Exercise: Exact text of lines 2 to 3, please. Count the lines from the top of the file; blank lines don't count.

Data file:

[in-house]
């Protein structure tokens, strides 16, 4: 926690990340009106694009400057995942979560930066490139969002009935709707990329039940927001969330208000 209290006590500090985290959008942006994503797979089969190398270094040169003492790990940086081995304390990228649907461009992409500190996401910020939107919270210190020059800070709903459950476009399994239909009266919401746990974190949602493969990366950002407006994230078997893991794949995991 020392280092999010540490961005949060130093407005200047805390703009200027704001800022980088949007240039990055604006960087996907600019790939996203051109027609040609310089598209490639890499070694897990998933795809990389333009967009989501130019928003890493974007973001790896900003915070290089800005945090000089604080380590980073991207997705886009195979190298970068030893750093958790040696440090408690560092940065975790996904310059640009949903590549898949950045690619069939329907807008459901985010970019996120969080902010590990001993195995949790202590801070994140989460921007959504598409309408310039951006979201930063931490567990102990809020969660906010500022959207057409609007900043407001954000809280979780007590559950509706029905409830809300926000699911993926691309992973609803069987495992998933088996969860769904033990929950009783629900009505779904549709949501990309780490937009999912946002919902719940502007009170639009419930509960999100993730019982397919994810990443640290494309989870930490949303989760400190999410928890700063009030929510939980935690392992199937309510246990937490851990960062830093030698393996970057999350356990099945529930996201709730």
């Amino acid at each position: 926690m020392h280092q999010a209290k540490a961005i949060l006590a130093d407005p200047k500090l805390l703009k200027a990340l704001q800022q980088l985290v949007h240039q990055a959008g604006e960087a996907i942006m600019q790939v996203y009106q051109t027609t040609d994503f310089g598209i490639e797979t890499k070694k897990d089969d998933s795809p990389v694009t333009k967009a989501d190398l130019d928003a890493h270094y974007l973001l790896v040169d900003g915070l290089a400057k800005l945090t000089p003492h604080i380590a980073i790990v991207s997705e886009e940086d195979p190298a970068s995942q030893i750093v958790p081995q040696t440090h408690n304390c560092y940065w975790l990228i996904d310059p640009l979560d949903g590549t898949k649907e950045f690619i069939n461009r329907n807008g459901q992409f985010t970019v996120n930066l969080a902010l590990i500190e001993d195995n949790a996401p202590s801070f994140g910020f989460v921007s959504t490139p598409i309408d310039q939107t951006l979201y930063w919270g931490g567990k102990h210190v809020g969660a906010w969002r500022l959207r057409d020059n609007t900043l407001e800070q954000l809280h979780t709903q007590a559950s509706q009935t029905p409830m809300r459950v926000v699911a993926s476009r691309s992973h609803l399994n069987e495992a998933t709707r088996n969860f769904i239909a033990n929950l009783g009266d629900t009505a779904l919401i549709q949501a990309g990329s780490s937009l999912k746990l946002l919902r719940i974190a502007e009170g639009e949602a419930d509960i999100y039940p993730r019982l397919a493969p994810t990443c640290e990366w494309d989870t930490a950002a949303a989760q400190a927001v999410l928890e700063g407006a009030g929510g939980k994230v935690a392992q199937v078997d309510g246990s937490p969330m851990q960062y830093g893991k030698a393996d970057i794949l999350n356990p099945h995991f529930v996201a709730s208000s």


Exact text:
């Protein structure tokens, strides 16, 4: 926690990340009106694009400057995942979560930066490139969002009935709707990329039940927001969330208000 209290006590500090985290959008942006994503797979089969190398270094040169003492790990940086081995304390990228649907461009992409500190996401910020939107919270210190020059800070709903459950476009399994239909009266919401746990974190949602493969990366950002407006994230078997893991794949995991 020392280092999010540490961005949060130093407005200047805390703009200027704001800022980088949007240039990055604006960087996907600019790939996203051109027609040609310089598209490639890499070694897990998933795809990389333009967009989501130019928003890493974007973001790896900003915070290089800005945090000089604080380590980073991207997705886009195979190298970068030893750093958790040696440090408690560092940065975790996904310059640009949903590549898949950045690619069939329907807008459901985010970019996120969080902010590990001993195995949790202590801070994140989460921007959504598409309408310039951006979201930063931490567990102990809020969660906010500022959207057409609007900043407001954000809280979780007590559950509706029905409830809300926000699911993926691309992973609803069987495992998933088996969860769904033990929950009783629900009505779904549709949501990309780490937009999912946002919902719940502007009170639009419930509960999100993730019982397919994810990443640290494309989870930490949303989760400190999410928890700063009030929510939980935690392992199937309510246990937490851990960062830093030698393996970057999350356990099945529930996201709730």
């Amino acid at each position: 926690m020392h280092q999010a209290k540490a961005i949060l006590a130093d407005p200047k500090l805390l703009k200027a990340l704001q800022q980088l985290v949007h240039q990055a959008g604006e960087a996907i942006m600019q790939v996203y009106q051109t027609t040609d994503f310089g598209i490639e797979t890499k070694k897990d089969d998933s795809p990389v694009t333009k967009a989501d190398l130019d928003a890493h270094y974007l973001l790896v040169d900003g915070l290089a400057k800005l945090t000089p003492h604080i380590a980073i790990v991207s997705e886009e940086d195979p190298a970068s995942q030893i750093v958790p081995q040696t440090h408690n304390c560092y940065w975790l990228i996904d310059p640009l979560d949903g590549t898949k649907e950045f690619i069939n461009r329907n807008g459901q992409f985010t970019v996120n930066l969080a902010l590990i500190e001993d195995n949790a996401p202590s801070f994140g910020f989460v921007s959504t490139p598409i309408d310039q939107t951006l979201y930063w919270g931490g567990k102990h210190v809020g969660a906010w969002r500022l959207r057409d020059n609007t900043l407001e800070q954000l809280h979780t709903q007590a559950s509706q009935t029905p409830m809300r459950v926000v699911a993926s476009r691309s992973h609803l399994n069987e495992a998933t709707r088996n969860f769904i239909a033990n929950l009783g009266d629900t009505a779904l919401i549709q949501a990309g990329s780490s937009l999912k746990l946002l919902r719940i974190a502007e009170g639009e949602a419930d509960i999100y039940p993730r019982l397919a493969p994810t990443c640290e990366w494309d989870t930490a950002a949303a989760q400190a927001v999410l928890e700063g407006a009030g929510g939980k994230v935690a392992q199937v078997d309510g246990s937490p969330m851990q960062y830093g893991k030698a393996d970057i794949l999350n356990p099945h995991f529930v996201a709730s208000s």